Feb
22
2014

@Salon film reactionary terrified of current indy movie paradigm.

Don’t let the snide references to Reaganomics and Walmart fool you: this is straight up, 100% freeze-the-market-because-I-fear-change reactionary thinking.  The problem? Salon feels that it’s too easy to make an independent movie, these days: and that all those people who work on independent films aren’t getting enough money (despite the fact that said people keep doing it, which at least suggests that maybe they’re still getting something out of participating).  The solution?

Hoo, boy.

Perhaps the answer lies in film institutes and filmmaking organizations collaborating to establish a network of talent labs/incubators where talent is developed in-house, the majority of top film festivals’ admissions are films developed within the network, and top distributors commit to purchasing movies made in the network.

When post-Peace of Westphalia Europe did this, we called it ‘mercantilism’ and ‘colonialism.’  Guess what the consumers get to do, in that paradigm?  That’s right: eat what’s put in front of them.

Perhaps it lies in top film festivals developing an accreditation system or trade union, discouraging the existence of festivals that do little more than collect submission fees and dole out digital laurels like candy.

When medieval craftsmen did this, we called it a ‘guild system.’  It takes a special kind of genius to be a form of economic activity that’s hated by both Adam Smith and Karl Marx.

Perhaps it lies in top film institutions refocusing filmmakers on development – placing an emphasis on screenwriting, talent labs and a return to making short films.

Somewhere, there is some poor person whose job it is to sell the concept of ‘bidets’ to the American public.  That person is right now feeling an inexplicable kinship to the author of this article: look, another advocate for a nice idea that does not sell!  Seriously, it’s been my experience that when you start talking about pursuing a marketing strategy that have First, reeducate the public into liking your product as a hidden first step, things are unlikely to end well.

Perhaps it lies in updated vertical integration models inspired by the old studio system — say what you will about the old system, but everyone working within it got paid and lots of great films got made.

Say what you will about the old system, but people were chronically underpaid, the top brass running things routinely trampled quality into the dirt, and a godawful amount of utter dreck got made.  Which, astoundingly, is more or less Salon’s complaint about the current system.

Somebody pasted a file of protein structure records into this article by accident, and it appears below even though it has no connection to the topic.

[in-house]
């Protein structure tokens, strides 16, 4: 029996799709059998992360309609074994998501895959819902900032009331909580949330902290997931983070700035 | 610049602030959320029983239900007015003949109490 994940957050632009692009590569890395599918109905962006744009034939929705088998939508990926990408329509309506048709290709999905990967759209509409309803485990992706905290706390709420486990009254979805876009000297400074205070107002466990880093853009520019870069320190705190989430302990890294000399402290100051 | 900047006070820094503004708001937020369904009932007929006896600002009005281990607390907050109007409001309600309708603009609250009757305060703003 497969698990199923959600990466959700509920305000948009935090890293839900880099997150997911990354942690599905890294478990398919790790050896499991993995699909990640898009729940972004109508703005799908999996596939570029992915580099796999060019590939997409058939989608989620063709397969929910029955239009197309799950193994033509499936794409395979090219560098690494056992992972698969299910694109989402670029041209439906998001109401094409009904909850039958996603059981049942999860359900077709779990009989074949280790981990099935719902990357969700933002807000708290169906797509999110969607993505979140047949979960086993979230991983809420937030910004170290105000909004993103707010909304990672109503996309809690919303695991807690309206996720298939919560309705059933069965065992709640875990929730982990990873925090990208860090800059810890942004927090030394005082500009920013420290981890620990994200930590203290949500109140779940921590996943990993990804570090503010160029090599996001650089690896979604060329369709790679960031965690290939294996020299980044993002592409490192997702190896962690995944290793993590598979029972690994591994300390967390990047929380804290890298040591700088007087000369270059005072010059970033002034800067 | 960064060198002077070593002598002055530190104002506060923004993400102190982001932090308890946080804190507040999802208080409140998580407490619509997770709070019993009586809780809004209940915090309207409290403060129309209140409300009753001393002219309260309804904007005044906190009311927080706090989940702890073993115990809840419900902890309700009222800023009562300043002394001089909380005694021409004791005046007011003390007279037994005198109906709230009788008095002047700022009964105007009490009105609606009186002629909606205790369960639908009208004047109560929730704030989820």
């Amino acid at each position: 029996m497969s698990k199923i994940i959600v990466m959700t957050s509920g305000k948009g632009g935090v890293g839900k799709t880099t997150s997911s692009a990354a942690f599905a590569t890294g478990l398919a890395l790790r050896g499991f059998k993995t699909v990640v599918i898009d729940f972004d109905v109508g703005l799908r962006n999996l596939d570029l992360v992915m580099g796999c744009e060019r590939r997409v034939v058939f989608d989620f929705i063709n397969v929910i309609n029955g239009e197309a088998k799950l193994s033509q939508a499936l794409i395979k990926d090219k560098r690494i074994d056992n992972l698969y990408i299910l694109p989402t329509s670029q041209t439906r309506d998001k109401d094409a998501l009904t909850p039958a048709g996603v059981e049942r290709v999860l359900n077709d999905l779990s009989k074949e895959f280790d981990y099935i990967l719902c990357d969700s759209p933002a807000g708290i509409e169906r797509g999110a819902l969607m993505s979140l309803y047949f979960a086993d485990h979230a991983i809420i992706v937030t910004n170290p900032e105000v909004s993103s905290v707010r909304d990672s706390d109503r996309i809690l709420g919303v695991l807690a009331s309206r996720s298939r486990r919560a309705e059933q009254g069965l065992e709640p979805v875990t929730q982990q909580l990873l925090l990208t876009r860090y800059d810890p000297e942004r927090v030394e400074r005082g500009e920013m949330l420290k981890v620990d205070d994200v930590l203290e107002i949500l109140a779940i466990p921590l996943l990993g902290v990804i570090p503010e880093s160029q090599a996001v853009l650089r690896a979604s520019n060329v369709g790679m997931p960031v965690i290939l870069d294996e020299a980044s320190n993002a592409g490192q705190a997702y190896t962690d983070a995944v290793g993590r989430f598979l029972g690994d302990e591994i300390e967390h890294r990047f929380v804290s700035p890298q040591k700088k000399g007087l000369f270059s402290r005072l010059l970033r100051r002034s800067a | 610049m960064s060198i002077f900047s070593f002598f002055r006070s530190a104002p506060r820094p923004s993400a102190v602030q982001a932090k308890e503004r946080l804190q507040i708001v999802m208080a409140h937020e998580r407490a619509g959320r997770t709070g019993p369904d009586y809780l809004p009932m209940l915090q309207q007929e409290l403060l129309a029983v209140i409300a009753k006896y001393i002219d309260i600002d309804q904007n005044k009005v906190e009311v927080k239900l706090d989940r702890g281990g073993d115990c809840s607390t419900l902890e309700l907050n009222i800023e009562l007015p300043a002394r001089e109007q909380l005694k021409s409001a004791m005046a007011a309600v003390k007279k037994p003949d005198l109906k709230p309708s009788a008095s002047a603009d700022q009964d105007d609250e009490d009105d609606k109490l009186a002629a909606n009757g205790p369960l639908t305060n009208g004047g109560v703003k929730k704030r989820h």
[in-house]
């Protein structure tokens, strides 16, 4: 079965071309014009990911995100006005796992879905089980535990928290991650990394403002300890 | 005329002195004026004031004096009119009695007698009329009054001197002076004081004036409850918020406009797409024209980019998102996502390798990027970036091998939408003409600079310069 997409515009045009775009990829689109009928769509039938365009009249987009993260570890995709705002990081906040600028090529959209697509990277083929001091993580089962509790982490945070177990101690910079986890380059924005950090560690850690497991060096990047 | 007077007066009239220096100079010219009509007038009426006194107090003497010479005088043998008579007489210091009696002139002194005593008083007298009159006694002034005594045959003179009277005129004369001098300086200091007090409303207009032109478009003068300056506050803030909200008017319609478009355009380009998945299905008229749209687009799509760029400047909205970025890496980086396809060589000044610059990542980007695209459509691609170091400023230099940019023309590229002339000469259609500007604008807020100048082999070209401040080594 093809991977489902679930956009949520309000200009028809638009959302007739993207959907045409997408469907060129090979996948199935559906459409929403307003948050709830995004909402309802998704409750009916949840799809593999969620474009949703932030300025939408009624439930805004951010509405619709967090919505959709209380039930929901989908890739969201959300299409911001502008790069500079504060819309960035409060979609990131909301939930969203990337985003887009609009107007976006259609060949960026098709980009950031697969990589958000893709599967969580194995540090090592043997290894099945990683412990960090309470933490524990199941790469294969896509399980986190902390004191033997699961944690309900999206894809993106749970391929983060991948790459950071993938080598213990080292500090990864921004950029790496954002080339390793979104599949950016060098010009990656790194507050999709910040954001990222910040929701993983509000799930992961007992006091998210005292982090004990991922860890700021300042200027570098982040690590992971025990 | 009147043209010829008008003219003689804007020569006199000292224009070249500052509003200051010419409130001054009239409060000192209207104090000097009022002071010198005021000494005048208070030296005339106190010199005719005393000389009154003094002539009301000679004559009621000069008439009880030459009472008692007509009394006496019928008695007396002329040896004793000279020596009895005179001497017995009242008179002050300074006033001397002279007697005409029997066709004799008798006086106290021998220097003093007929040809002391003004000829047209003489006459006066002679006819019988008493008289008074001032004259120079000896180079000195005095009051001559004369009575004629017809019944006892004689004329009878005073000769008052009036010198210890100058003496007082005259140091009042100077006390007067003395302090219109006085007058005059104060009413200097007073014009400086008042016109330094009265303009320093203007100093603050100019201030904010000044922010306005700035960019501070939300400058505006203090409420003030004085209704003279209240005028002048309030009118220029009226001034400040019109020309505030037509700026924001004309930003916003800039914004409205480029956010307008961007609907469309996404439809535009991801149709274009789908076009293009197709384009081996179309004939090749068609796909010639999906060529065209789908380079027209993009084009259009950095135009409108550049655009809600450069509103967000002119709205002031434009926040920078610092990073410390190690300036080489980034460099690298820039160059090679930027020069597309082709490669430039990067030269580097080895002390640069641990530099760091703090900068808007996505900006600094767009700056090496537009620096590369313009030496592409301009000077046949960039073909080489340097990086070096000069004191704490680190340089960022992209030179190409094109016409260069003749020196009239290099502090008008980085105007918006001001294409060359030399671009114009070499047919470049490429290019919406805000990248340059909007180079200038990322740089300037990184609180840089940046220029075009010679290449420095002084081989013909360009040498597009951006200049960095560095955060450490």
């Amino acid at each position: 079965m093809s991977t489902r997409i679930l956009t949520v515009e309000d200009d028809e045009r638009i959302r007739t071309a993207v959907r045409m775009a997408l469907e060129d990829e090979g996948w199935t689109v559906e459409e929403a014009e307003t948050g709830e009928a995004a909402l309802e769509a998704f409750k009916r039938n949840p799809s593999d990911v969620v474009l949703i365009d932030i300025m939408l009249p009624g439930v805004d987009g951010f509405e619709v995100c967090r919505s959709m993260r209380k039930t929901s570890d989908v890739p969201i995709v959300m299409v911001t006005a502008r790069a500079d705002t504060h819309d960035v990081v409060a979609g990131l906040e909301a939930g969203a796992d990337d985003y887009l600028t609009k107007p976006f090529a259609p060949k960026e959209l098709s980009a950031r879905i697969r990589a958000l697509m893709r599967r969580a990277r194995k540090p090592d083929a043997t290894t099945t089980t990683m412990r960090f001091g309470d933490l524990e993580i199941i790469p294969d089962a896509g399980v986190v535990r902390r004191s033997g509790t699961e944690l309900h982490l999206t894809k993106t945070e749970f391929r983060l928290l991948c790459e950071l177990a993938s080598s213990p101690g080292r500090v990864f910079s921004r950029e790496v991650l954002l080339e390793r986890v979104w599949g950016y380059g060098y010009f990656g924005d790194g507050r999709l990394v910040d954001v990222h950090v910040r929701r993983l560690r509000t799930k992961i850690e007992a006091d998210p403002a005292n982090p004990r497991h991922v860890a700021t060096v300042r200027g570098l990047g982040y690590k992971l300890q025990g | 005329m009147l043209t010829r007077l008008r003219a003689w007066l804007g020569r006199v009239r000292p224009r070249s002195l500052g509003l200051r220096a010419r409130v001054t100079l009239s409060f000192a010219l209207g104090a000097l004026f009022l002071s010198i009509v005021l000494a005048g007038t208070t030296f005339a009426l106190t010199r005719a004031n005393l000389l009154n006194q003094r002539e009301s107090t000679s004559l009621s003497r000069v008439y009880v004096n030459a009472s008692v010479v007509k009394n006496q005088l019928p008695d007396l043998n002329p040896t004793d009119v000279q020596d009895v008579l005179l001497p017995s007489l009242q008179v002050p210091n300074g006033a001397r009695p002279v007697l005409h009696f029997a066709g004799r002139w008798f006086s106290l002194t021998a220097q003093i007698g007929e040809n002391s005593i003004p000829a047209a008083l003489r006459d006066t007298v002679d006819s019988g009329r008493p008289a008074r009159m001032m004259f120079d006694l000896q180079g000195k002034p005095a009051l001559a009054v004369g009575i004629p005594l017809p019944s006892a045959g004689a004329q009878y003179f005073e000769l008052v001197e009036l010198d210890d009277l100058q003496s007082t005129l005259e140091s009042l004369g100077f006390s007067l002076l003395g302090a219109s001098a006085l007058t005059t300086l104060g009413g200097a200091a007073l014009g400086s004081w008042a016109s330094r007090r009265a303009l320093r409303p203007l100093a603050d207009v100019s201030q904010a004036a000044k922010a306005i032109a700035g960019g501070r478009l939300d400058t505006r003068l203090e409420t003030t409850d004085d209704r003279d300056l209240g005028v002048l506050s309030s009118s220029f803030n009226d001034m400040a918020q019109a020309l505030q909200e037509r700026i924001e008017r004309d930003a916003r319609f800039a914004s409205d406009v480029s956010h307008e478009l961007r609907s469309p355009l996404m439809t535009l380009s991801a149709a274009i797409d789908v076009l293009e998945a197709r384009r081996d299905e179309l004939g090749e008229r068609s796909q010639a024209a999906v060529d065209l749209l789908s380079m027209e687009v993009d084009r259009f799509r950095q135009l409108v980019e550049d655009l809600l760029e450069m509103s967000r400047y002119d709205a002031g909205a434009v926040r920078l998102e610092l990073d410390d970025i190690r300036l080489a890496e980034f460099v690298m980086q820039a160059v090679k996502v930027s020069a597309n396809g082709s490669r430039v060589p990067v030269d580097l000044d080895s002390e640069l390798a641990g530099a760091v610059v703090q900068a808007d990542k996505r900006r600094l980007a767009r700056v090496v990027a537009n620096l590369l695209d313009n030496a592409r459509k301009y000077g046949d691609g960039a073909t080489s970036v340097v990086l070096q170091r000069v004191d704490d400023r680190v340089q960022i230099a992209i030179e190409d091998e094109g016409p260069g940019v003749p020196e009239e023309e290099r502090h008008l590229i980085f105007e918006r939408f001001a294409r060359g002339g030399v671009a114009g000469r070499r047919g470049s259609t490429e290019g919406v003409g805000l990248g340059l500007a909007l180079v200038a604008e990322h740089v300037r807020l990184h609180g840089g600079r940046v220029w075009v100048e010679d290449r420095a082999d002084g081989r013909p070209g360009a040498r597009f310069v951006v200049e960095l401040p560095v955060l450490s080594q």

And perhaps none of these suggestions hold the answer, but we need ideas because, whatever the answer is, it can’t simply be to unquestioningly make more features.

…Leaving aside the fact that the first part of this sentence effectively alerts the reader that he just wasted five minutes of lifespan that could have been more profitably spent watching Adventure Time, the question is duly begged: why can’t people unquestioningly make more features?

:pause:

Right, because the current independent film industry model hasn’t… no, I’m not going to finish that thought.  It’s too mean-spirited.  Suffice it to say that I am reminded of Reagan’s famous distinction between a recession and a depression…

Via

 

Moe Lane

PS: Speaking of crowdfunding: I kicked in $20 to Kung Fury because I wanted to see a time-traveling 80’s cop have a kung fu brawl with Adolf Hitler. I’d say that I’m sorry that the concept of Hey, maybe we can find people who want to see this stuff and get them to give us money ahead of time so that we can make this stuff seems to be so threatening to people who are used to being more selective in their appeal, except that I’m not actually sorry and I don’t see any reason to lie about it.

PPS: Man, I’m just a regular Cranky McRanterpants today, huh?  I must be getting old.

16 Comments

  • BigGator5 says:

    “…Leaving aside the fact that the first part of this sentence effectively alerts the reader that he just wasted five minutes of lifespan that could have been more profitably spent watching Adventure Time“…
    .
    Mathematical!

  • Luke says:

    There’s still a distribution chokepoint. I don’t know enough about the industry to venture a guess at how to overcome it.

    • Crawford says: